Normally, we build user interfaces so that one button runs one macro. But what if we want the user to select which macro to run? How can we handle that scenario? Well, that’s what we are looking at in this post, how to run any macro from one button. Yes, you heard me. One button can every macro in the workbook.
Download the example file: Click the link below to download the example file used for this post:
Watch the video:
For this post, we are working with the following example.
The workbook contains 4 macros.
- toggleGridlines – Toggles the gridlines on/off
- createSheet – Creates a new worksheet
- colorCell – Changes the cell color of the selected range
- messageBox – Displays a message box
What those macros do is irrelevant, as you will use the techniques on your macros. But I need something to demonstrate the technique. So, for completeness, here are the codes in the example file.
Private Sub toggleGridlines() ActiveWindow.DisplayGridlines = Not ActiveWindow.DisplayGridlines End Sub
Private Sub createSheet() Sheets.Add after:=ActiveSheet End Sub
Private Sub colorCell() ActiveCell.Interior.Color = RGB(22, 82, 46) End Sub
Private Sub messageBox() MsgBox myMessage End Sub
In our example, we want the user to select the macro to run from a data validation list.
Cell C2 contains a data validation list, which is populated based on cell E6:E9.
Cell F2 contains the following lookup formula to return the corresponding Macro Name from cells F6:F9.
So, when a user selects a value in cell C2, cell F2 changes to display the corresponding macro name.
The magic macro code
Now that’s set up, we need to add another macro into the workbook. This is the macro that does all the work. It doesn’t look like much, but it’s magic.
Sub magicMacro() Dim shapeName As String Dim macroName As String Dim cellRef As String 'Get the name of the clicked shape shapeName = Application.Caller 'Extract the name of the cell reference cellRef = Right(shapeName, Len(shapeName) - InStr(shapeName, ":")) 'Get the macro name macroName = ActiveSheet.Range(cellRef).Value 'Run the recipe sheet Application.Run "'" & ThisWorkbook.Name & "'!" & macroName End Sub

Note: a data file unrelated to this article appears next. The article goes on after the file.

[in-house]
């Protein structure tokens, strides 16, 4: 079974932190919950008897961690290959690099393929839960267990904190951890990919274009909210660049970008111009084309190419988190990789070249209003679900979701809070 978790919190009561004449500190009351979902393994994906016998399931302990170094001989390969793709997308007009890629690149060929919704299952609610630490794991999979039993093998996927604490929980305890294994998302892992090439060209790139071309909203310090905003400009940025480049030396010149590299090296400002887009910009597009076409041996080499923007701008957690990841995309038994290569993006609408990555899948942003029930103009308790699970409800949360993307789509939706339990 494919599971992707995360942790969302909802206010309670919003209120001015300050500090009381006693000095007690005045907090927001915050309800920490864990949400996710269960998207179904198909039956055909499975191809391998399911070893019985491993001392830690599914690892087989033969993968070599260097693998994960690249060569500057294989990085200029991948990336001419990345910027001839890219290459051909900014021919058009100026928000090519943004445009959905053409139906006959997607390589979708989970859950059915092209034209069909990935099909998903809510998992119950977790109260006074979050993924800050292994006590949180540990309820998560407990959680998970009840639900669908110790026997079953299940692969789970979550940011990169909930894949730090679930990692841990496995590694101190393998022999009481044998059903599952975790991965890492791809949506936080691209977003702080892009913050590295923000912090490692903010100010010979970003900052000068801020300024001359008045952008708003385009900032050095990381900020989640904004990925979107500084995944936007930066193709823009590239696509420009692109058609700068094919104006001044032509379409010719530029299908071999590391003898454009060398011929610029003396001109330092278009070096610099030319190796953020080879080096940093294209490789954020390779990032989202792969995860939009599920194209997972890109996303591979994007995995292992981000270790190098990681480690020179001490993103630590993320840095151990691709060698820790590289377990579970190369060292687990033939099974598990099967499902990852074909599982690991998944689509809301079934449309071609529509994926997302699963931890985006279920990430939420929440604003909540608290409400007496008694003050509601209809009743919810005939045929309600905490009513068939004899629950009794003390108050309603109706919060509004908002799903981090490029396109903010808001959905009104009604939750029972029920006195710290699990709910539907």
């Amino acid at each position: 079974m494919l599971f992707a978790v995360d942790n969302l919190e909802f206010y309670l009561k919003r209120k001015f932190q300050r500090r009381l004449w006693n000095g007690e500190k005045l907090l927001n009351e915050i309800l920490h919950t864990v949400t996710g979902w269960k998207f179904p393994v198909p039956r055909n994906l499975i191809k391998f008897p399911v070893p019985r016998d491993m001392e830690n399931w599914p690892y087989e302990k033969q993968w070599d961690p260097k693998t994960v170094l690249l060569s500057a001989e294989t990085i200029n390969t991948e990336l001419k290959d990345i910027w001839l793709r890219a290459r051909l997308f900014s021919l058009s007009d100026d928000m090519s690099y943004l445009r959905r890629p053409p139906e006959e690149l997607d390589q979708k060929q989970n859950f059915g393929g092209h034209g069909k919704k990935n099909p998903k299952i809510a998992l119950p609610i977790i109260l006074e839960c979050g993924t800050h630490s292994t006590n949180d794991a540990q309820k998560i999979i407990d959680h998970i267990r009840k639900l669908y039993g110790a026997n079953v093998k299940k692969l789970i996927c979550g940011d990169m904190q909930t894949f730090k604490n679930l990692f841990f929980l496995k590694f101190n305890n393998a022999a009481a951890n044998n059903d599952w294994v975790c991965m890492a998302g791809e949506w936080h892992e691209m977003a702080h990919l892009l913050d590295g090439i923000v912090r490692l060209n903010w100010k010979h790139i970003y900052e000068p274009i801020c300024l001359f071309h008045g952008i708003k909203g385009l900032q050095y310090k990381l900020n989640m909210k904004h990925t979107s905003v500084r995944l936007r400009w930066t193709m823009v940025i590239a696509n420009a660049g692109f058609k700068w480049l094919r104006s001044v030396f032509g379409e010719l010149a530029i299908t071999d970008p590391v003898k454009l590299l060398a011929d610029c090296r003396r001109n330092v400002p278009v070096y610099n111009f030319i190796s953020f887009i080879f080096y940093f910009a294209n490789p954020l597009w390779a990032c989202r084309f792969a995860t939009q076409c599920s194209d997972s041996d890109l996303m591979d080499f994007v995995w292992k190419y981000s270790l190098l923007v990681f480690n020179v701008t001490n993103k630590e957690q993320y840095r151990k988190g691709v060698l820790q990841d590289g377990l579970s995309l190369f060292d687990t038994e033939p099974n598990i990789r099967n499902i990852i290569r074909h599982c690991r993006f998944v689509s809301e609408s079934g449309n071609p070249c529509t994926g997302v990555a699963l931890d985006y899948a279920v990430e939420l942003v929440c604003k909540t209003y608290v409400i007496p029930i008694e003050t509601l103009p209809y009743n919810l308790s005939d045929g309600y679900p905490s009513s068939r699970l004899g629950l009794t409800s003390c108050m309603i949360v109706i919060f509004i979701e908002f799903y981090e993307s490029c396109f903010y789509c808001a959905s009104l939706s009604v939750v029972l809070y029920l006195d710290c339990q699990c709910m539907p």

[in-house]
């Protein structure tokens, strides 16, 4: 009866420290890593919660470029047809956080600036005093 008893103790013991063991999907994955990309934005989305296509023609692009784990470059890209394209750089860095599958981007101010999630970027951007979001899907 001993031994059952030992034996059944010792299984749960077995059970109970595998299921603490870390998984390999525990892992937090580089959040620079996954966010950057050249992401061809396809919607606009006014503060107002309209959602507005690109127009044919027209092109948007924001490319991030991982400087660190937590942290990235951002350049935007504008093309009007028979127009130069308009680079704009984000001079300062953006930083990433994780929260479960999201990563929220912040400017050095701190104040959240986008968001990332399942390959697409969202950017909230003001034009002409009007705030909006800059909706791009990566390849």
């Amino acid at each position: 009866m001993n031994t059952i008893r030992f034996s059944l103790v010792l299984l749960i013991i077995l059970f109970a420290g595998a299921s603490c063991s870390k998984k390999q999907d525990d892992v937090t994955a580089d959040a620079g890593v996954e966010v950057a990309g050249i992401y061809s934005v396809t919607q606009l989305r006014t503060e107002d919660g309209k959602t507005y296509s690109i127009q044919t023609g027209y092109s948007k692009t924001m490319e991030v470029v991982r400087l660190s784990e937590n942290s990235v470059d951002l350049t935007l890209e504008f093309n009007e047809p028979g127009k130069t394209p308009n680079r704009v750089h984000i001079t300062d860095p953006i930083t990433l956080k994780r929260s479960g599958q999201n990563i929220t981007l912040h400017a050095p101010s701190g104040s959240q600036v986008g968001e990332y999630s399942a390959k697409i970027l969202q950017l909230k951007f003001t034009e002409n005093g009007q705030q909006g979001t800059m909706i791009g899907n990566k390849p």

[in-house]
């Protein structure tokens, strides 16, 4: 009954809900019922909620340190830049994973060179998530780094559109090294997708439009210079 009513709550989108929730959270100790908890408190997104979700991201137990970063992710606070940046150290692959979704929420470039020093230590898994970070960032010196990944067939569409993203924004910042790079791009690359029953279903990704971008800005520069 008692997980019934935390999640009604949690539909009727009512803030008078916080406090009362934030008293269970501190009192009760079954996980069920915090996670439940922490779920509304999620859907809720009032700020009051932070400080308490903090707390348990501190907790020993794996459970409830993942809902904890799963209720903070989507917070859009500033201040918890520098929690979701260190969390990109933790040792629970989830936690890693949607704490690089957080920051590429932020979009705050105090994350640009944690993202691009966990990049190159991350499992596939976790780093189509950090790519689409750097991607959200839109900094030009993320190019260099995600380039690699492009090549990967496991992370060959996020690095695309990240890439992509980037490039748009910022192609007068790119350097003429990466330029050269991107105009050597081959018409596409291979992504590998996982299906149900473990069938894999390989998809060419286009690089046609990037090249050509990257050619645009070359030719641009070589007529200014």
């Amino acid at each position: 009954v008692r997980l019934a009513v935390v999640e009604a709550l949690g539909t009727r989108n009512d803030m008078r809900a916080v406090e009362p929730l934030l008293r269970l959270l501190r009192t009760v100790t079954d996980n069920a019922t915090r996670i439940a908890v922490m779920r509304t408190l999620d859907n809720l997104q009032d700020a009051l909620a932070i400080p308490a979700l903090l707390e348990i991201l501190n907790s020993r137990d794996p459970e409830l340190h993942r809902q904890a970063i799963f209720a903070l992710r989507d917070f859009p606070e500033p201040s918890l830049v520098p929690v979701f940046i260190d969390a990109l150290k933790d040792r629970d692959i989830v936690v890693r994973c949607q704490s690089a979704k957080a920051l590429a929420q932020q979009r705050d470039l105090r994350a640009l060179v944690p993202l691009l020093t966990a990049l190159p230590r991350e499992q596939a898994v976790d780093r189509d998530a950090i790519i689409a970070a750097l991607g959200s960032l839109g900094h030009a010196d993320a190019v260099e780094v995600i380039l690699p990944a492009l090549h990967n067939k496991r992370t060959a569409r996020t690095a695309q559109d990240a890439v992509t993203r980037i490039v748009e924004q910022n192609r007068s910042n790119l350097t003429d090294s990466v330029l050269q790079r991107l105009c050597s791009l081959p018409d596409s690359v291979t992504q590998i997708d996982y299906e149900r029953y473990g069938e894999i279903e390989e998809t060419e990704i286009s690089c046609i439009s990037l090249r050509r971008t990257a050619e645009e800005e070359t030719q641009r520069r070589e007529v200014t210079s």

Create the shape
Now we need to create a shape to act as the button. Insert any shape you like, with any style. I’ve used a robot icon.
Select the shape, then in the Name Box enter Range:F2, press Enter to commit the name.
F2 is the cell containing the macro name.
This may seem random, but trust me on this one.
Assign the shape to the magic macro
Here is where everything comes together.
Right-click on the shape and select Assign Macro… from the menu.
In the Assign Macro dialog box, select the magicMacro, then click OK.
Test it out – Any macro from one button
Select something from the drop-down list, then click the button. Ta-dah! The selected macro runs.
Change the value in the drop-down list, and click the button again. Ta-dah… again! It’s like Magic!
If we add more macros to the workbook, we just need to add them into the data validation list and the lookup formula cells.
How does this work?
You might be wondering how this works?
- When we click the shape to run the magicMacro, the Application.Caller code gives us the name of the shape which we clicked. It returns Range:F2 as text
- From the text Range:F2, we extract the characters after the colon. It returns F2
- The cell value from F2 gives us the name of the macro (toggleGridlines, createSheet, etc.)
- Finally, we use Application.Run to execute the chosen macro
Want to know more about the Application.Run method? Click here.
In this post, we’ve seen how to run any macro from one button. It even works if the macros are private. I hope you can use this to build some nice simple interfaces for your spreadsheets.
- How to run a macro from a macro (from another workbook)
- Automatically run a Macro when opening a workbook
- Private vs Public Subs, Variables & Functions in VBA
About the author
Hey, I’m Mark, and I run Excel Off The Grid.
My parents tell me that at the age of 7 I declared I was going to become a qualified accountant. I was either psychic or had no imagination, as that is exactly what happened. However, it wasn't until I was 35 that my journey really began.
In 2015, I started a new job, for which I was regularly working after 10pm. As a result, I rarely saw my children during the week. So, I started searching for the secrets to automating Excel. I discovered that by building a small number of simple tools, I could combine them together in different ways to automate nearly all my regular tasks. This meant I could work less hours (and I got pay raises!). Today, I teach these techniques to other professionals in our training program so they too can spend less time at work (and more time with their children and doing the things they love).
Do you need help adapting this post to your needs?
I'm guessing the examples in this post don't exactly match your situation. We all use Excel differently, so it's impossible to write a post that will meet everybody's needs. By taking the time to understand the techniques and principles in this post (and elsewhere on this site), you should be able to adapt it to your needs.
But, if you're still struggling you should:
- Read other blogs, or watch YouTube videos on the same topic. You will benefit much more by discovering your own solutions.
- Ask the 'Excel Ninja' in your office. It's amazing what things other people know.
- Ask a question in a forum like Mr Excel, or the Microsoft Answers Community. Remember, the people on these forums are generally giving their time for free. So take care to craft your question, make sure it's clear and concise. List all the things you've tried, and provide screenshots, code segments and example workbooks.
- Use Excel Rescue, who are my consultancy partner. They help by providing solutions to smaller Excel problems.
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